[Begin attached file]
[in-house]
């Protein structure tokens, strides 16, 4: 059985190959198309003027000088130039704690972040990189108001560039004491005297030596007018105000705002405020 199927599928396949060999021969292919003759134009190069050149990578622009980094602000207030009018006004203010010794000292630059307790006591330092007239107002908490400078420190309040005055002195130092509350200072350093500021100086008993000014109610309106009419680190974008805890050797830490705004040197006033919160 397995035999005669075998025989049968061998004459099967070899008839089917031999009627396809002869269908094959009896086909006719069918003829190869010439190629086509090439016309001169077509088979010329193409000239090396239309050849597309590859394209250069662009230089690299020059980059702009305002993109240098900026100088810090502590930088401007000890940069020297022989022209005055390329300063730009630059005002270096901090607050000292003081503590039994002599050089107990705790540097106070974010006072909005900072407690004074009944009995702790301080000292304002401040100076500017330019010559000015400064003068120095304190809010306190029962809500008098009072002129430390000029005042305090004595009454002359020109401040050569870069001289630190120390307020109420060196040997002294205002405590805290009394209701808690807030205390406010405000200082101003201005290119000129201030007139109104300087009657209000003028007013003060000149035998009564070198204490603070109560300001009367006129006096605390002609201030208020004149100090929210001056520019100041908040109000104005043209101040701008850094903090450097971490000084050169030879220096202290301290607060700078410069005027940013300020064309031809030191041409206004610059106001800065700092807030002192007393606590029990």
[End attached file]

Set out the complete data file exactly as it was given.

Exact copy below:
[in-house]
């Protein structure tokens, strides 16, 4: 059985190959198309003027000088130039704690972040990189108001560039004491005297030596007018105000705002405020 199927599928396949060999021969292919003759134009190069050149990578622009980094602000207030009018006004203010010794000292630059307790006591330092007239107002908490400078420190309040005055002195130092509350200072350093500021100086008993000014109610309106009419680190974008805890050797830490705004040197006033919160 397995035999005669075998025989049968061998004459099967070899008839089917031999009627396809002869269908094959009896086909006719069918003829190869010439190629086509090439016309001169077509088979010329193409000239090396239309050849597309590859394209250069662009230089690299020059980059702009305002993109240098900026100088810090502590930088401007000890940069020297022989022209005055390329300063730009630059005002270096901090607050000292003081503590039994002599050089107990705790540097106070974010006072909005900072407690004074009944009995702790301080000292304002401040100076500017330019010559000015400064003068120095304190809010306190029962809500008098009072002129430390000029005042305090004595009454002359020109401040050569870069001289630190120390307020109420060196040997002294205002405590805290009394209701808690807030205390406010405000200082101003201005290119000129201030007139109104300087009657209000003028007013003060000149035998009564070198204490603070109560300001009367006129006096605390002609201030208020004149100090929210001056520019100041908040109000104005043209101040701008850094903090450097971490000084050169030879220096202290301290607060700078410069005027940013300020064309031809030191041409206004610059106001800065700092807030002192007393606590029990």